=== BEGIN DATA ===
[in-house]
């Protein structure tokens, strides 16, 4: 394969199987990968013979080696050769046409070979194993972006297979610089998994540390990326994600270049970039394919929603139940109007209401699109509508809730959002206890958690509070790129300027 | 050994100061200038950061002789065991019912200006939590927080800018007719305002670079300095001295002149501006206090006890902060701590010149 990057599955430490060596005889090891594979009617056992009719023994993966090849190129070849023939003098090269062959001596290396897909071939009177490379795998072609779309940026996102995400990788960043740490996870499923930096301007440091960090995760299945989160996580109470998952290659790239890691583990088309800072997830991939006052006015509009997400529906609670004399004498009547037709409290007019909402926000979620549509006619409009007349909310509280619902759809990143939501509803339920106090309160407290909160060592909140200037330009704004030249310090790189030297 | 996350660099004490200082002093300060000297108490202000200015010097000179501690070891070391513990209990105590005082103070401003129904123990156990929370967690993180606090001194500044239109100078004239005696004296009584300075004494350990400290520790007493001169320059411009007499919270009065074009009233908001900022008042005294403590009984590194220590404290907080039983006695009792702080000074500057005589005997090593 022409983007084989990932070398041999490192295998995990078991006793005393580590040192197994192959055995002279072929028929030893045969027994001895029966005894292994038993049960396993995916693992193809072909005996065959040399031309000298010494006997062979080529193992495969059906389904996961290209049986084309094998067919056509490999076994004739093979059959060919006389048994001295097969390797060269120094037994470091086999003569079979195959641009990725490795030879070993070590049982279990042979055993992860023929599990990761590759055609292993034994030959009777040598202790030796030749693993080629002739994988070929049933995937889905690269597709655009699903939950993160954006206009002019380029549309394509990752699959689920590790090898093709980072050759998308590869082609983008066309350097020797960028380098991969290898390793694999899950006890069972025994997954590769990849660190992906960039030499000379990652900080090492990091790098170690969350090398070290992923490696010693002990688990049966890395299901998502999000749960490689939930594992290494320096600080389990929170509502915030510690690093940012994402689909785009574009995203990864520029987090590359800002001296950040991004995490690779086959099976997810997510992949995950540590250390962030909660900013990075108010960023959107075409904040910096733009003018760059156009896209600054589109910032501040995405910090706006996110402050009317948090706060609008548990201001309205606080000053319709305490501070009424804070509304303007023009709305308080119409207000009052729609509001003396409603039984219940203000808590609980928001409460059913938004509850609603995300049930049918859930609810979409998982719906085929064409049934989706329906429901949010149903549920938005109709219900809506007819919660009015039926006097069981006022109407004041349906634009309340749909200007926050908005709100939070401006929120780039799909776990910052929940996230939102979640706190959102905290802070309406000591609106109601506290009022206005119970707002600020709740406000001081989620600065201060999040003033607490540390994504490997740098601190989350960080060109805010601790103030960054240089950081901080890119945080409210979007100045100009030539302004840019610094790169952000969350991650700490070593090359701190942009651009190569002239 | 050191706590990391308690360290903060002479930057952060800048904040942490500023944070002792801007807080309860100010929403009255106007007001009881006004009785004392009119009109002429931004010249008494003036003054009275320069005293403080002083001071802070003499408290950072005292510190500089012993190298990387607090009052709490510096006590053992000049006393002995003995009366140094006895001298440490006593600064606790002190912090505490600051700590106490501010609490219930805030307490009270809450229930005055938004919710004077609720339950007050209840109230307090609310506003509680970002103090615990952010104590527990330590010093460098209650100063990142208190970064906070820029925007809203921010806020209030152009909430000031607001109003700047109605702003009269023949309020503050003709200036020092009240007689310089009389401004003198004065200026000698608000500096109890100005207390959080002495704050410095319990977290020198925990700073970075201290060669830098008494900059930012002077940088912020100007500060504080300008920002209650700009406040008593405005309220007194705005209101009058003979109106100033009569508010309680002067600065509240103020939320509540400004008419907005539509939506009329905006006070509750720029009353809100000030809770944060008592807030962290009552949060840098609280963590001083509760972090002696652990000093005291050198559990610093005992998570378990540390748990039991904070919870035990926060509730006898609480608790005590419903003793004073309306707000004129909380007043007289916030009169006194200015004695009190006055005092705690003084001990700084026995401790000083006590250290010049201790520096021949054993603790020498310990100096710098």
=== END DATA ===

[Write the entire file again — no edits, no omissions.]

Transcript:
[in-house]
């Protein structure tokens, strides 16, 4: 394969199987990968013979080696050769046409070979194993972006297979610089998994540390990326994600270049970039394919929603139940109007209401699109509508809730959002206890958690509070790129300027 | 050994100061200038950061002789065991019912200006939590927080800018007719305002670079300095001295002149501006206090006890902060701590010149 990057599955430490060596005889090891594979009617056992009719023994993966090849190129070849023939003098090269062959001596290396897909071939009177490379795998072609779309940026996102995400990788960043740490996870499923930096301007440091960090995760299945989160996580109470998952290659790239890691583990088309800072997830991939006052006015509009997400529906609670004399004498009547037709409290007019909402926000979620549509006619409009007349909310509280619902759809990143939501509803339920106090309160407290909160060592909140200037330009704004030249310090790189030297 | 996350660099004490200082002093300060000297108490202000200015010097000179501690070891070391513990209990105590005082103070401003129904123990156990929370967690993180606090001194500044239109100078004239005696004296009584300075004494350990400290520790007493001169320059411009007499919270009065074009009233908001900022008042005294403590009984590194220590404290907080039983006695009792702080000074500057005589005997090593 022409983007084989990932070398041999490192295998995990078991006793005393580590040192197994192959055995002279072929028929030893045969027994001895029966005894292994038993049960396993995916693992193809072909005996065959040399031309000298010494006997062979080529193992495969059906389904996961290209049986084309094998067919056509490999076994004739093979059959060919006389048994001295097969390797060269120094037994470091086999003569079979195959641009990725490795030879070993070590049982279990042979055993992860023929599990990761590759055609292993034994030959009777040598202790030796030749693993080629002739994988070929049933995937889905690269597709655009699903939950993160954006206009002019380029549309394509990752699959689920590790090898093709980072050759998308590869082609983008066309350097020797960028380098991969290898390793694999899950006890069972025994997954590769990849660190992906960039030499000379990652900080090492990091790098170690969350090398070290992923490696010693002990688990049966890395299901998502999000749960490689939930594992290494320096600080389990929170509502915030510690690093940012994402689909785009574009995203990864520029987090590359800002001296950040991004995490690779086959099976997810997510992949995950540590250390962030909660900013990075108010960023959107075409904040910096733009003018760059156009896209600054589109910032501040995405910090706006996110402050009317948090706060609008548990201001309205606080000053319709305490501070009424804070509304303007023009709305308080119409207000009052729609509001003396409603039984219940203000808590609980928001409460059913938004509850609603995300049930049918859930609810979409998982719906085929064409049934989706329906429901949010149903549920938005109709219900809506007819919660009015039926006097069981006022109407004041349906634009309340749909200007926050908005709100939070401006929120780039799909776990910052929940996230939102979640706190959102905290802070309406000591609106109601506290009022206005119970707002600020709740406000001081989620600065201060999040003033607490540390994504490997740098601190989350960080060109805010601790103030960054240089950081901080890119945080409210979007100045100009030539302004840019610094790169952000969350991650700490070593090359701190942009651009190569002239 | 050191706590990391308690360290903060002479930057952060800048904040942490500023944070002792801007807080309860100010929403009255106007007001009881006004009785004392009119009109002429931004010249008494003036003054009275320069005293403080002083001071802070003499408290950072005292510190500089012993190298990387607090009052709490510096006590053992000049006393002995003995009366140094006895001298440490006593600064606790002190912090505490600051700590106490501010609490219930805030307490009270809450229930005055938004919710004077609720339950007050209840109230307090609310506003509680970002103090615990952010104590527990330590010093460098209650100063990142208190970064906070820029925007809203921010806020209030152009909430000031607001109003700047109605702003009269023949309020503050003709200036020092009240007689310089009389401004003198004065200026000698608000500096109890100005207390959080002495704050410095319990977290020198925990700073970075201290060669830098008494900059930012002077940088912020100007500060504080300008920002209650700009406040008593405005309220007194705005209101009058003979109106100033009569508010309680002067600065509240103020939320509540400004008419907005539509939506009329905006006070509750720029009353809100000030809770944060008592807030962290009552949060840098609280963590001083509760972090002696652990000093005291050198559990610093005992998570378990540390748990039991904070919870035990926060509730006898609480608790005590419903003793004073309306707000004129909380007043007289916030009169006194200015004695009190006055005092705690003084001990700084026995401790000083006590250290010049201790520096021949054993603790020498310990100096710098």